Observation 73806: Conocybe romagnesii Hauskn. & G. Moreno

When: 2011-07-29

Collection location: Davis, California, USA [Click for map]

Who: Byrain

Specimen available

Growing scattered across a large grassy field. They were very white, the caps were viscid, and they showed signs of deliquescing like the similar though I would think different Bolbitius in observation 70959. I managed to get a rusty brown print from one before it deliquesced.

Edit (3-20-12):

Spores smooth without a germ pore, non-amyloid.
Spore range = 11 – 13 (14) x (8) 9 – 10 μ
Average Spore = 12.07 × 9.2 μ
Average Q = 1.31
15 spores measured

One 4-spored basidia was found, it measured 23×13.5 μ. No cystidia on the gills were observed.


Mounted in KOH
Mounted in KOH
1μ divisions
Mounted in KOH
1μ divisions
Some kind of caulocystidia?
Mounted in melzers
1μ divisions
Dried specimen.
Spore print?
The specimen that left that also melted (Deliquesced? Like a Gastrocybe would) so perhaps this is just a remnant of that?

Proposed Names

13% (2)
Recognized by sight
30% (2)
Recognized by sight: Reminds me of a white (maybe sterile?) C. apala.
28% (1)
Recognized by sight
Based on microscopic features
25% (3)
Recognized by sight
82% (4)
Eye3 Eyes3
Recognized by sight
Used references: http://bit.ly/104ke9s
Based on microscopic features

Please login to propose your own names and vote on existing names.

Eye3 = Observer’s choice
Eyes3 = Current consensus


Add Comment
That looks close
By: Byrain
2012-08-14 12:16:36 PDT (-0700)

And I think I may have even seen something like that (But really tiny and my camera died before I could take pictures…), but the texture of the stipe & cap as well as the expanding cap seem different. This species I have seen in 4 separate locations (2 were single specimens I didn’t collect) and the cap never seems to expand, instead they just collapse and disappear after it gets hot.

Reminds me of observation 23
By: Alan Rockefeller (Alan Rockefeller)
2012-08-14 10:24:21 PDT (-0700)
Nope, white spored…
By: Byrain
2012-08-12 15:36:06 PDT (-0700)

I found this again yesterday, this time I let some mature a bit in the fridge before scoping, the gills never changed colors and I found many of these hyaline spores with a 1 µm thick walls, the wall at the apex is narrowed or they have an obscured & very hard to see germ pore. Overall they were bigger and more mature looking then this observation. I have no idea what to call it yet…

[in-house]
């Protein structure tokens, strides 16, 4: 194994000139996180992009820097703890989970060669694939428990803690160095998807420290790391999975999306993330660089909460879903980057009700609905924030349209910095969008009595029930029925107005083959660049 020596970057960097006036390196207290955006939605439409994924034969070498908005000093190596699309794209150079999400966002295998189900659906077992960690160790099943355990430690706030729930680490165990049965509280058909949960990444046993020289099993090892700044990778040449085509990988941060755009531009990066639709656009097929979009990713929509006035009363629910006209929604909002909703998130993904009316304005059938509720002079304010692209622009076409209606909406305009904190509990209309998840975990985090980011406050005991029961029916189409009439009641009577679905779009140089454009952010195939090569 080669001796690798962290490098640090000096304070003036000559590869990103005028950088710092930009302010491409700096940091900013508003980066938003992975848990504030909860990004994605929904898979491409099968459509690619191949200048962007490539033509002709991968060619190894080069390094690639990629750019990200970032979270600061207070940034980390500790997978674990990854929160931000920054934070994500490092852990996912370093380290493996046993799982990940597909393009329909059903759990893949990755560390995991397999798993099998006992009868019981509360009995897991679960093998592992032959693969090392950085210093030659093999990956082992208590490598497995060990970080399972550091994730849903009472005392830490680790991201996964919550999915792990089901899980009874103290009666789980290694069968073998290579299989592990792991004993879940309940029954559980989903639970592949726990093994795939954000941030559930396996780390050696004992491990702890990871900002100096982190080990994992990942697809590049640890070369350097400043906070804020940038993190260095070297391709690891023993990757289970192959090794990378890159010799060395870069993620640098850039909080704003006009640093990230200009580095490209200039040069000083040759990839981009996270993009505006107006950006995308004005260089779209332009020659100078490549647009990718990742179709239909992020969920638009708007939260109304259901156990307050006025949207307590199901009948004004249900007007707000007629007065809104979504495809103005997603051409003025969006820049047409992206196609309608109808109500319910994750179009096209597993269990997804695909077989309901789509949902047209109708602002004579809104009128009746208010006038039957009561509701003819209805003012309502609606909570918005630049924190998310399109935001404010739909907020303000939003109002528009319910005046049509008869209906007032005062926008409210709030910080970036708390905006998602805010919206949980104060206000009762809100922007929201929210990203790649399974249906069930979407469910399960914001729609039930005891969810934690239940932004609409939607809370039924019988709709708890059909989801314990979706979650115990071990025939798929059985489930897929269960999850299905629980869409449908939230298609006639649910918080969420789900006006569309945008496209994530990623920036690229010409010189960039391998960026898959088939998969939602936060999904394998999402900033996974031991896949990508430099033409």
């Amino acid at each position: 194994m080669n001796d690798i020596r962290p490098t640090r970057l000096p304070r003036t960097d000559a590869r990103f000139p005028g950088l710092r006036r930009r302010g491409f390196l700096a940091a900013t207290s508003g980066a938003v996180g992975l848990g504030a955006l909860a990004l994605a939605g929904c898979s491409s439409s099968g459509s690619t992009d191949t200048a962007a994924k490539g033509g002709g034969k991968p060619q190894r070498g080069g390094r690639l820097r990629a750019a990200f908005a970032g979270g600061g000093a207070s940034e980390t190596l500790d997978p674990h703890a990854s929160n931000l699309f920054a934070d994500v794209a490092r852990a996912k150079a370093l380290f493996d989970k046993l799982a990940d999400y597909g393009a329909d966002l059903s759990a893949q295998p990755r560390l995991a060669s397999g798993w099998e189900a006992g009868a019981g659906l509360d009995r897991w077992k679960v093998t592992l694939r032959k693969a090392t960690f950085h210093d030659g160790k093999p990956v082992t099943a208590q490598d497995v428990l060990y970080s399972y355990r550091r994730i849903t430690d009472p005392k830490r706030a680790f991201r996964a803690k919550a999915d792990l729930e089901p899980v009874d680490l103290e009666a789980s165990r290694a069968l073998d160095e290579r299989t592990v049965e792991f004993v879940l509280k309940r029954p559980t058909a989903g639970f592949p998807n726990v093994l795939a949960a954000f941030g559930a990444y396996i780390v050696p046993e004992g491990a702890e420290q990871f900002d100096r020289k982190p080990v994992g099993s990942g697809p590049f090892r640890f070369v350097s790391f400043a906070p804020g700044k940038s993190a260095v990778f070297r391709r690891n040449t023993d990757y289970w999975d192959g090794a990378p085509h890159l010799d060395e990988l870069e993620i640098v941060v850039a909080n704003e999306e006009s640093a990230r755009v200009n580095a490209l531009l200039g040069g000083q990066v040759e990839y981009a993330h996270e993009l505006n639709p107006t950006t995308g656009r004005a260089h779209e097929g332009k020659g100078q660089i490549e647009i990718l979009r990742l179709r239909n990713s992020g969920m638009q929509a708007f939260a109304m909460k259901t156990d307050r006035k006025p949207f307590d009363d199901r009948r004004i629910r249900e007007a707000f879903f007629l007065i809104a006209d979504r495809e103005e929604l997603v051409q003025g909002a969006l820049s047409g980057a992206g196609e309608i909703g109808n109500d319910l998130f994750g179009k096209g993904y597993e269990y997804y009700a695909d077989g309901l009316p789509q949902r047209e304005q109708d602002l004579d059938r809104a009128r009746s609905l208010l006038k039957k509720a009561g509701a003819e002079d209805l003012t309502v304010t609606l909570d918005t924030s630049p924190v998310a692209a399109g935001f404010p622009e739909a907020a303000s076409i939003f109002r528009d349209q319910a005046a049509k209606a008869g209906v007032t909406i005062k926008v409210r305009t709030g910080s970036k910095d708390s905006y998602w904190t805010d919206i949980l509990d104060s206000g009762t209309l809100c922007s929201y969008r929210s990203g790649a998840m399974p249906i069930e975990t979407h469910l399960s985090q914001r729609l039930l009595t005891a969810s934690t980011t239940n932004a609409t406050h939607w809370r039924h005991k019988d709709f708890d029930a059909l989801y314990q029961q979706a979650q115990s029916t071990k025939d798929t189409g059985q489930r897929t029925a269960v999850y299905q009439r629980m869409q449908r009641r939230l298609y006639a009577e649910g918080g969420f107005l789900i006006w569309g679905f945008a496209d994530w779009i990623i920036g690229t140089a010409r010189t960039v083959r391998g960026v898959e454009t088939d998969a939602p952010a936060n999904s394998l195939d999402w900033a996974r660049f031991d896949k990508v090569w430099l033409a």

Conocybe apala & Gastrocybe lateritia/C. deliquescens intermediate forms
By: Byrain
2012-08-08 01:15:36 PDT (-0700)


“Interestingly, intermediate forms exist between C. lactea and G. lateritia, in which the cap is white (like C. lactea) but collapsed and with deliquescent gills (like G. lateritia), or brown and viscid (like G. lateritia) but open (like C. lactea).”

I think the spores in this collection are immature after seeing many similar spores alongside normal mature spores recently, so perhaps this is something like the first intermediate form mentioned?

Edit: If this is Bolbitius, its not included in Flora Agaricina Neerlandica Vol 6 or this Roland Labbé, mars 2010. Bolbitius key I have, neither includes an all white species.

Not Bolbitius?
By: Byrain
2012-03-20 22:20:52 PDT (-0700)

The spores are hyaline without a germ pore, the gills are distinctly yellowish/rusty dried and the bulbous base is really pronounced. I’m not seeing any cystidia yet and micro pics will come soon.

By: Danny Newman (myxomop)
2011-08-12 00:03:05 PDT (-0700)

are you able to post any micro-photos? a look at the spores could be helpful.

Not sterile
By: Byrain
2011-08-11 23:52:14 PDT (-0700)

I was able to obtain a spore print from one before it turned into a bubble and popped into a gooey mess. And I’m pretty sure its not Conoccybe apala, that species was fruiting abundantly in the same field and has a typically non-viscid cap + is a bit more fragile. The C. apala observation 73804 (http://mushroomobserver.org/73804?q=66IL) was from the same day and an adjacent field except for the last photo I just added which has specimens from this field.

Created: 2011-08-11 17:20:09 PDT (-0700)
Last modified: 2016-06-24 15:21:08 PDT (-0700)
Viewed: 367 times, last viewed: 2018-02-17 00:17:46 PST (-0800)
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